The number of international flights to and from Cambodia’s three airports in March is forecast to decline by around 40 per cent compared to December last year, since the Covid-19 outbreak.
The data was presented during a meeting between Interior Minister Sar Kheng and immigration police officers at Phnom Penh International Airport on Tuesday.
Reports from the three international airports said in December last year, there were a total of 4,241 international flights to Cambodia, compared to only 2,575 flights so far in March – a 40 per cent decrease.
The number of international passengers taking flights in December was down 55 per cent at 362,414, compared to 170,387 in March.
Sar Kheng said so far many countries had acted against the spread of Covid-19, despite knowing that some of their measures will have a detrimental effect on economic growth and the people’s livelihoods.
He also said that some countries have closed their borders, shut down airlines and gone into lockdown.
“That is why the number of flights to and from Cambodia is falling. For Cambodia, our airways are not closed, but in many other countries, they are closed. It could mean that we are also forced to close,” he said, adding, however, that so far, there were no plans to close the airport.
Khmer Angkor Tour Guide Association (Katga) representative, Khieu Thy, told The Post on Tuesday that tourism in Siem Reap province is suffering the worst impacts of the Covid-19 epidemic, reducing visitors to nearly zero.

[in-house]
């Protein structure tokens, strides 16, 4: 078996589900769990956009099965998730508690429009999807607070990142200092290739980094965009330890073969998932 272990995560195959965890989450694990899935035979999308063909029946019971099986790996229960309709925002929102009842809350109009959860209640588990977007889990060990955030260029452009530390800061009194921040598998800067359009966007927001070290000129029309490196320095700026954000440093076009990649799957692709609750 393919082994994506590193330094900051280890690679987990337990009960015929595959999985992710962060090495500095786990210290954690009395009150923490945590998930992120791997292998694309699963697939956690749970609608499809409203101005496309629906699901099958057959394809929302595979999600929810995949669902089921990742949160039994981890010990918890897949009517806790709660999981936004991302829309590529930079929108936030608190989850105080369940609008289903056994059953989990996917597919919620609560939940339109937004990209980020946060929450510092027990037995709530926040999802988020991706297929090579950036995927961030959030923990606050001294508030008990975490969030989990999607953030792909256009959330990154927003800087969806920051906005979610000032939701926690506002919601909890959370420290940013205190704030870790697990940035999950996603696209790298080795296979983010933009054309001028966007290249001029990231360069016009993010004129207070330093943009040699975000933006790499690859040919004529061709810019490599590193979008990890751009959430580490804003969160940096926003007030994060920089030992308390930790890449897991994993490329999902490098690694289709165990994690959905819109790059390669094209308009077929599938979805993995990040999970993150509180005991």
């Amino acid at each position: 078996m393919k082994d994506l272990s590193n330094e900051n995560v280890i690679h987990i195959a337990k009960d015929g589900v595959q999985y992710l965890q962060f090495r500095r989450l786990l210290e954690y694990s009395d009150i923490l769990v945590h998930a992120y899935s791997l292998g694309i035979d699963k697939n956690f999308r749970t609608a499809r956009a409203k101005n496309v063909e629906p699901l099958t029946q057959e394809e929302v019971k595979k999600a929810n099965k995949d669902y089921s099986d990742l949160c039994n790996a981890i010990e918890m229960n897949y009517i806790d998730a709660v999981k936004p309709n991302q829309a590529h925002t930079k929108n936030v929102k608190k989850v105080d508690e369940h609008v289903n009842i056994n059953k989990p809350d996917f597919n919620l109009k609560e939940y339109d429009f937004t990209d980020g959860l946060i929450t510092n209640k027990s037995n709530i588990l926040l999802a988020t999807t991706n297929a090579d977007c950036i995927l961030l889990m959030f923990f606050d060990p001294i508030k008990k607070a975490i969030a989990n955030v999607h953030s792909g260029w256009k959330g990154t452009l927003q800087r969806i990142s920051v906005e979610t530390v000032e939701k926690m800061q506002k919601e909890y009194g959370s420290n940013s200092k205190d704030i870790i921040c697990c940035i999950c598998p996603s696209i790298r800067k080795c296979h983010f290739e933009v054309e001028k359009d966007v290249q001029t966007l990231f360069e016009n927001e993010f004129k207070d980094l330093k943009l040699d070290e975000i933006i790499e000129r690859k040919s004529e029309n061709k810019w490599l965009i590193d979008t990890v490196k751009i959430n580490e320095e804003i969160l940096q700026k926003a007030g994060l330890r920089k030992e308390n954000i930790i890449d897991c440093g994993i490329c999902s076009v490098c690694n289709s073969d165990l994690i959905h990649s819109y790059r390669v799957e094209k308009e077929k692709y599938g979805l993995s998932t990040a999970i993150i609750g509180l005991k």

He said if scientists do not find a vaccine to treat the disease, the long-term losses in the tourism sector will be much greater. Currently, he said, many members of his association are staying home or have been forced to find other work.
He said last year, tourist guides in Siem Reap province could earn an average of $500 per month, but this has drastically fallen to almost nothing.
A Ministry of Tourism report released in January said Cambodia received a total of 547,963 international visitors, a drop of 15.3 per cent compared to the same period in last year.
The figures were broken down into air, land and waterway travellers with air visitors numbering 332,134, down 17.7 per cent while land visitors fell to 189,412, down 13. 6 per cent. However, waterway visitors rose eight per cent to 26 417.
The data also showed that Chinese tourists accounted for 123,550 – down 32.3 per cent from 182,449 while Korean visitors fell 10.1 per cent to 37 206. However, those from the US rose 0.2 per cent to 30,315.
There was also a rise in visitors through the borders. Thai tourists accounted for 53,874 – up 22.2 per cent, and Vietnamese tourists rose 19.6 per cent to 75,926.